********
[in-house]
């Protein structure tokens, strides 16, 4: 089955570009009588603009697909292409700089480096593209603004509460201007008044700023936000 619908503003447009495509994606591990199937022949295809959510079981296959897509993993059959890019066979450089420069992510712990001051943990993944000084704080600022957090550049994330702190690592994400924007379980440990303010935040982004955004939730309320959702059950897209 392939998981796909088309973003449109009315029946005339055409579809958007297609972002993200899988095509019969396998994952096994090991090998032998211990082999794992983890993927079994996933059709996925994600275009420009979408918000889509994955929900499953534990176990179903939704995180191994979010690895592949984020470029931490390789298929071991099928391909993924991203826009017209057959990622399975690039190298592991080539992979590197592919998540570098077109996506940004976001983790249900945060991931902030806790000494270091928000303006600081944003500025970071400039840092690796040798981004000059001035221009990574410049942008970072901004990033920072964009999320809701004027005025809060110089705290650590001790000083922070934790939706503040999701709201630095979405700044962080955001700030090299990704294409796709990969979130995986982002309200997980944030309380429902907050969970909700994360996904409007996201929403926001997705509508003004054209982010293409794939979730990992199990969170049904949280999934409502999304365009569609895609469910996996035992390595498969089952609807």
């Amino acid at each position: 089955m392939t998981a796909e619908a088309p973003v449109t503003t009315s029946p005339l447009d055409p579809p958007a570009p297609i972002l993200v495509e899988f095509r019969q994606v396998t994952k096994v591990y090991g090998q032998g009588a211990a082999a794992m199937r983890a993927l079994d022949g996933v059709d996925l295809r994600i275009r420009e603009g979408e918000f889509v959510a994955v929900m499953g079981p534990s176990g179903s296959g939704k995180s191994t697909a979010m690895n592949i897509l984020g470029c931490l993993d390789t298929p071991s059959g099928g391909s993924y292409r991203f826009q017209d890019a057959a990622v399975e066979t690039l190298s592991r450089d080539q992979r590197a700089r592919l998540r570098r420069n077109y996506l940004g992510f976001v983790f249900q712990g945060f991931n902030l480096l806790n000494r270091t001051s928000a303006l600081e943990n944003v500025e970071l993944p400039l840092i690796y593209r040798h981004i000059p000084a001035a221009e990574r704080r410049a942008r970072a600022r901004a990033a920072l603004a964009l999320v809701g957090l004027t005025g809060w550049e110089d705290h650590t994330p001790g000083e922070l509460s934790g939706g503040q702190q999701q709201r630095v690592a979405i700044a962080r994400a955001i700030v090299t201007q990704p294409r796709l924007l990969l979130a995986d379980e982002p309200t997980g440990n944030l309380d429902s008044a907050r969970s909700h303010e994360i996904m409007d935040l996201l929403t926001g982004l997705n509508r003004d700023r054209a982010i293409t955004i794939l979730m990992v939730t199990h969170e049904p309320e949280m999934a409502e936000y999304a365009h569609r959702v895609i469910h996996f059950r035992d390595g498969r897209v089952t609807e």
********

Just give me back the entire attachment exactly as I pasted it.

[in-house]
């Protein structure tokens, strides 16, 4: 089955570009009588603009697909292409700089480096593209603004509460201007008044700023936000 619908503003447009495509994606591990199937022949295809959510079981296959897509993993059959890019066979450089420069992510712990001051943990993944000084704080600022957090550049994330702190690592994400924007379980440990303010935040982004955004939730309320959702059950897209 392939998981796909088309973003449109009315029946005339055409579809958007297609972002993200899988095509019969396998994952096994090991090998032998211990082999794992983890993927079994996933059709996925994600275009420009979408918000889509994955929900499953534990176990179903939704995180191994979010690895592949984020470029931490390789298929071991099928391909993924991203826009017209057959990622399975690039190298592991080539992979590197592919998540570098077109996506940004976001983790249900945060991931902030806790000494270091928000303006600081944003500025970071400039840092690796040798981004000059001035221009990574410049942008970072901004990033920072964009999320809701004027005025809060110089705290650590001790000083922070934790939706503040999701709201630095979405700044962080955001700030090299990704294409796709990969979130995986982002309200997980944030309380429902907050969970909700994360996904409007996201929403926001997705509508003004054209982010293409794939979730990992199990969170049904949280999934409502999304365009569609895609469910996996035992390595498969089952609807």
């Amino acid at each position: 089955m392939t998981a796909e619908a088309p973003v449109t503003t009315s029946p005339l447009d055409p579809p958007a570009p297609i972002l993200v495509e899988f095509r019969q994606v396998t994952k096994v591990y090991g090998q032998g009588a211990a082999a794992m199937r983890a993927l079994d022949g996933v059709d996925l295809r994600i275009r420009e603009g979408e918000f889509v959510a994955v929900m499953g079981p534990s176990g179903s296959g939704k995180s191994t697909a979010m690895n592949i897509l984020g470029c931490l993993d390789t298929p071991s059959g099928g391909s993924y292409r991203f826009q017209d890019a057959a990622v399975e066979t690039l190298s592991r450089d080539q992979r590197a700089r592919l998540r570098r420069n077109y996506l940004g992510f976001v983790f249900q712990g945060f991931n902030l480096l806790n000494r270091t001051s928000a303006l600081e943990n944003v500025e970071l993944p400039l840092i690796y593209r040798h981004i000059p000084a001035a221009e990574r704080r410049a942008r970072a600022r901004a990033a920072l603004a964009l999320v809701g957090l004027t005025g809060w550049e110089d705290h650590t994330p001790g000083e922070l509460s934790g939706g503040q702190q999701q709201r630095v690592a979405i700044a962080r994400a955001i700030v090299t201007q990704p294409r796709l924007l990969l979130a995986d379980e982002p309200t997980g440990n944030l309380d429902s008044a907050r969970s909700h303010e994360i996904m409007d935040l996201l929403t926001g982004l997705n509508r003004d700023r054209a982010i293409t955004i794939l979730m990992v939730t199990h969170e049904p309320e949280m999934a409502e936000y999304a365009h569609r959702v895609i469910h996996f059950r035992d390595g498969r897209v089952t609807e």